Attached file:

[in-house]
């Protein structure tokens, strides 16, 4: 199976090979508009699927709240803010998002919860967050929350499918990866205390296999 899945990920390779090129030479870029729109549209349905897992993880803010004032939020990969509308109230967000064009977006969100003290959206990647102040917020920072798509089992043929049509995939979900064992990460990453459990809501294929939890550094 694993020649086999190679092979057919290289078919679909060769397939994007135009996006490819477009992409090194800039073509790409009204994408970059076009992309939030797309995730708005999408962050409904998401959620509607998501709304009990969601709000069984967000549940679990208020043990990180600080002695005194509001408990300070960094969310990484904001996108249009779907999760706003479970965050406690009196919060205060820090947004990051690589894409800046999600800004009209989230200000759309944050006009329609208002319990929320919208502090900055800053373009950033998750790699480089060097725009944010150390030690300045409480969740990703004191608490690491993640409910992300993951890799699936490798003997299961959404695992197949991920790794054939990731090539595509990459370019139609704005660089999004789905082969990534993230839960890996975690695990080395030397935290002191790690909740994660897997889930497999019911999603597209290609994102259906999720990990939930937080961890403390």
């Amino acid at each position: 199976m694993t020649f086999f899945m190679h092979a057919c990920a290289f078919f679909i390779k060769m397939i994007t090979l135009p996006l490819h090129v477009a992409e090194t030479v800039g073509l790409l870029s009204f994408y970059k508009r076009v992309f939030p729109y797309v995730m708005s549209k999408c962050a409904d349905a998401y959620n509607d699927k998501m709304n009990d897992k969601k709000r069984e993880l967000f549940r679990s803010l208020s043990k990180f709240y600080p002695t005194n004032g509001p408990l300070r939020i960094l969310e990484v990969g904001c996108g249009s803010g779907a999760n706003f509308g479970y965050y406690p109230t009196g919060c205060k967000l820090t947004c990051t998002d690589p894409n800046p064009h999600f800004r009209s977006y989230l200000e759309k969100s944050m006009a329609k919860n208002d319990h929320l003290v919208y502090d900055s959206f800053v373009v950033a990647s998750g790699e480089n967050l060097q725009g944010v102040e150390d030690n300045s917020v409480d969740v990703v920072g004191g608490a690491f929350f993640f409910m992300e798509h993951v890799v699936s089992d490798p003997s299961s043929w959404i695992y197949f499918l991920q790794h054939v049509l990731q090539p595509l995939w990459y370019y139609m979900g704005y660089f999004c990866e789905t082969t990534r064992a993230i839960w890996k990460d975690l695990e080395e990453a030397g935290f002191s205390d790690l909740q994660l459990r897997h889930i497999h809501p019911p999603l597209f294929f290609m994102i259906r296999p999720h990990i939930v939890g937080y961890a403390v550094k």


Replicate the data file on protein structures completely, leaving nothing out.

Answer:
[in-house]
């Protein structure tokens, strides 16, 4: 199976090979508009699927709240803010998002919860967050929350499918990866205390296999 899945990920390779090129030479870029729109549209349905897992993880803010004032939020990969509308109230967000064009977006969100003290959206990647102040917020920072798509089992043929049509995939979900064992990460990453459990809501294929939890550094 694993020649086999190679092979057919290289078919679909060769397939994007135009996006490819477009992409090194800039073509790409009204994408970059076009992309939030797309995730708005999408962050409904998401959620509607998501709304009990969601709000069984967000549940679990208020043990990180600080002695005194509001408990300070960094969310990484904001996108249009779907999760706003479970965050406690009196919060205060820090947004990051690589894409800046999600800004009209989230200000759309944050006009329609208002319990929320919208502090900055800053373009950033998750790699480089060097725009944010150390030690300045409480969740990703004191608490690491993640409910992300993951890799699936490798003997299961959404695992197949991920790794054939990731090539595509990459370019139609704005660089999004789905082969990534993230839960890996975690695990080395030397935290002191790690909740994660897997889930497999019911999603597209290609994102259906999720990990939930937080961890403390």
């Amino acid at each position: 199976m694993t020649f086999f899945m190679h092979a057919c990920a290289f078919f679909i390779k060769m397939i994007t090979l135009p996006l490819h090129v477009a992409e090194t030479v800039g073509l790409l870029s009204f994408y970059k508009r076009v992309f939030p729109y797309v995730m708005s549209k999408c962050a409904d349905a998401y959620n509607d699927k998501m709304n009990d897992k969601k709000r069984e993880l967000f549940r679990s803010l208020s043990k990180f709240y600080p002695t005194n004032g509001p408990l300070r939020i960094l969310e990484v990969g904001c996108g249009s803010g779907a999760n706003f509308g479970y965050y406690p109230t009196g919060c205060k967000l820090t947004c990051t998002d690589p894409n800046p064009h999600f800004r009209s977006y989230l200000e759309k969100s944050m006009a329609k919860n208002d319990h929320l003290v919208y502090d900055s959206f800053v373009v950033a990647s998750g790699e480089n967050l060097q725009g944010v102040e150390d030690n300045s917020v409480d969740v990703v920072g004191g608490a690491f929350f993640f409910m992300e798509h993951v890799v699936s089992d490798p003997s299961s043929w959404i695992y197949f499918l991920q790794h054939v049509l990731q090539p595509l995939w990459y370019y139609m979900g704005y660089f999004c990866e789905t082969t990534r064992a993230i839960w890996k990460d975690l695990e080395e990453a030397g935290f002191s205390d790690l909740q994660l459990r897997h889930i497999h809501p019911p999603l597209f294929f290609m994102i259906r296999p999720h990990i939930v939890g937080y961890a403390v550094k």